Insights
2 min Read
September 13, 2013

Impressing donors with metrics

Annie Hodges

I recently spent three days in idyllic Boulder, CO at the Unreasonable Institute’s Investor Days Conference. For those who don’t know, the Unreasonable Institute is a social entrepreneur incubator that hosts a handful of social entrepreneurs whose businesses have both profitable and social bottom-lines, and connects them with like-minded financial mentors.

The conference discussed questions that plague organizations of all stripes, including nonprofits, such as ‘How can an organization measure social good?” and ‘What does success even look like?’ While we may not have answered those tough questions (sigh), it did get me thinking about the growing role of measuring and communicating success (or failure) in the nonprofit arena.

And I’m not the only one. The Chronicle of Philanthropy believes that the ability of nonprofits to measure the success of their programs is now a “must have” rather than a “nice-to-have.” Other reputable sources, including the Nonprofit Quarterly and the Harvard Business Review, have written articles lately discussing how donors are now looking for more robust data to inform their donation decisions. Clearly, this topic is on the tip of many tongues and will continue to be a much debated discussion.

So, as donors get smarter, nonprofits increasingly need to invest resources into figuring out what all of this measurement mumbo jumbo is about AND how to best integrate these results into their regular donor communications. But how?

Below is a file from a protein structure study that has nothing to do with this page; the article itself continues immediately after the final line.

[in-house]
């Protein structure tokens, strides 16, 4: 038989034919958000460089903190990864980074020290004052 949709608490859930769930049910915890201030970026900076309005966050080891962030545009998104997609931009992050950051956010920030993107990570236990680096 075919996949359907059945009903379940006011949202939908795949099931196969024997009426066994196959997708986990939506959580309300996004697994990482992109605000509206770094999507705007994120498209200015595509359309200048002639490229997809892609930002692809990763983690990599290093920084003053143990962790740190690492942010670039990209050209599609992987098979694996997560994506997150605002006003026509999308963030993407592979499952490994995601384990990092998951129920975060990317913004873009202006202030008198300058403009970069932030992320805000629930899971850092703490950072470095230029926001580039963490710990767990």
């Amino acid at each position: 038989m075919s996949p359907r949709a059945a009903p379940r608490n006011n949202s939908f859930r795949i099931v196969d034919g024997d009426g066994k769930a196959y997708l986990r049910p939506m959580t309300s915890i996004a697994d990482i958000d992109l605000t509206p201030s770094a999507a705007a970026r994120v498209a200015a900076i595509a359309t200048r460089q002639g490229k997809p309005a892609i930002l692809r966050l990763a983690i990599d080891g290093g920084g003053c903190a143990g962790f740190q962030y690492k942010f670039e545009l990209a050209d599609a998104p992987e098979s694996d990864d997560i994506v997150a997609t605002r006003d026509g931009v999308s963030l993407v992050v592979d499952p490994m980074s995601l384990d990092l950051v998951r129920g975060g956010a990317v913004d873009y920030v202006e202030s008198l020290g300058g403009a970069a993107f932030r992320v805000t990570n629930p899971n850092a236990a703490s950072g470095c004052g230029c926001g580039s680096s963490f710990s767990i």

A wise Duck by the name of Rebecca once wrote a great blog post about visual storytelling and the immense power of an image. Infographics and photography are an excellent medium to convey metrics to your donors, especially since this data that can seemingly dry in not presented well. Want an idea of what the final product may look like? Check out an example here.  

It’s a tough world out there for nonprofits, dealing with smaller government budgets and more discerning donors. Nonprofits who choose to invest in measurement infrastructure and adequately relaying this information immediately to their donors will be well on their way to satisfying their curious patrons. But organizations that delay may find their donors being wooed away by more organized and strategic nonprofits able to articulate their effects to clients.

All of this sound overwhelming? Not sure where to start? Check out the Foundation Center’s resources on measuring social impact for nonprofits. They can help start you off on the right foot.

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